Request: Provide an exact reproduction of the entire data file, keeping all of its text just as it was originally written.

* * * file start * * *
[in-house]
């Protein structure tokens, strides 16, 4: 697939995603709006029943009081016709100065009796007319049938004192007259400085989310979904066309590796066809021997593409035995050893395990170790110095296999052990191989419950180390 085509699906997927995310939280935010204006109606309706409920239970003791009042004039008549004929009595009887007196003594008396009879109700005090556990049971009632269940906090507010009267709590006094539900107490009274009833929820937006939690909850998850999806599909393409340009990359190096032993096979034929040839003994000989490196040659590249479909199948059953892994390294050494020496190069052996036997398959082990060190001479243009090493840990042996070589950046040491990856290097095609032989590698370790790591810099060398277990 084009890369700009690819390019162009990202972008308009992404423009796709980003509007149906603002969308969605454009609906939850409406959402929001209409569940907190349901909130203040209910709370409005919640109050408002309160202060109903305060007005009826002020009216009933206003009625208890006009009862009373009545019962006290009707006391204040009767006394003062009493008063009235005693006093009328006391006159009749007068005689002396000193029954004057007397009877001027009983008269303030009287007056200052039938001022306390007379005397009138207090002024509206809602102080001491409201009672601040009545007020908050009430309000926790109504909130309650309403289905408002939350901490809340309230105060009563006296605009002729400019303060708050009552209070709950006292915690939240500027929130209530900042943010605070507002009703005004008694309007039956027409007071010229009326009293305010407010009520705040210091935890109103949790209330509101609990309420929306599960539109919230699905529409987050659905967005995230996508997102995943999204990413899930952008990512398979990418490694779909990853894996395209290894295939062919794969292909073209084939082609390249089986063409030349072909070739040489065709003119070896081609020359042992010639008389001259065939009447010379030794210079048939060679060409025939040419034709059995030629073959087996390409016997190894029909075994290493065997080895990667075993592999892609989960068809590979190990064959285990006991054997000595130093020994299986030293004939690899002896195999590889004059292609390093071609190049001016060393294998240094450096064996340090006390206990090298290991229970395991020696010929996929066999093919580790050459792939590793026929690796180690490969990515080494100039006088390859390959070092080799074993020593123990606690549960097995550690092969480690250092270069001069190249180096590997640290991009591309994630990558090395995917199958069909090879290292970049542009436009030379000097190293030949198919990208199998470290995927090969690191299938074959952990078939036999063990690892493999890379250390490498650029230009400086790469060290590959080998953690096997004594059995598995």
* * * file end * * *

[in-house]
């Protein structure tokens, strides 16, 4: 697939995603709006029943009081016709100065009796007319049938004192007259400085989310979904066309590796066809021997593409035995050893395990170790110095296999052990191989419950180390 085509699906997927995310939280935010204006109606309706409920239970003791009042004039008549004929009595009887007196003594008396009879109700005090556990049971009632269940906090507010009267709590006094539900107490009274009833929820937006939690909850998850999806599909393409340009990359190096032993096979034929040839003994000989490196040659590249479909199948059953892994390294050494020496190069052996036997398959082990060190001479243009090493840990042996070589950046040491990856290097095609032989590698370790790591810099060398277990 084009890369700009690819390019162009990202972008308009992404423009796709980003509007149906603002969308969605454009609906939850409406959402929001209409569940907190349901909130203040209910709370409005919640109050408002309160202060109903305060007005009826002020009216009933206003009625208890006009009862009373009545019962006290009707006391204040009767006394003062009493008063009235005693006093009328006391006159009749007068005689002396000193029954004057007397009877001027009983008269303030009287007056200052039938001022306390007379005397009138207090002024509206809602102080001491409201009672601040009545007020908050009430309000926790109504909130309650309403289905408002939350901490809340309230105060009563006296605009002729400019303060708050009552209070709950006292915690939240500027929130209530900042943010605070507002009703005004008694309007039956027409007071010229009326009293305010407010009520705040210091935890109103949790209330509101609990309420929306599960539109919230699905529409987050659905967005995230996508997102995943999204990413899930952008990512398979990418490694779909990853894996395209290894295939062919794969292909073209084939082609390249089986063409030349072909070739040489065709003119070896081609020359042992010639008389001259065939009447010379030794210079048939060679060409025939040419034709059995030629073959087996390409016997190894029909075994290493065997080895990667075993592999892609989960068809590979190990064959285990006991054997000595130093020994299986030293004939690899002896195999590889004059292609390093071609190049001016060393294998240094450096064996340090006390206990090298290991229970395991020696010929996929066999093919580790050459792939590793026929690796180690490969990515080494100039006088390859390959070092080799074993020593123990606690549960097995550690092969480690250092270069001069190249180096590997640290991009591309994630990558090395995917199958069909090879290292970049542009436009030379000097190293030949198919990208199998470290995927090969690191299938074959952990078939036999063990690892493999890379250390490498650029230009400086790469060290590959080998953690096997004594059995598995």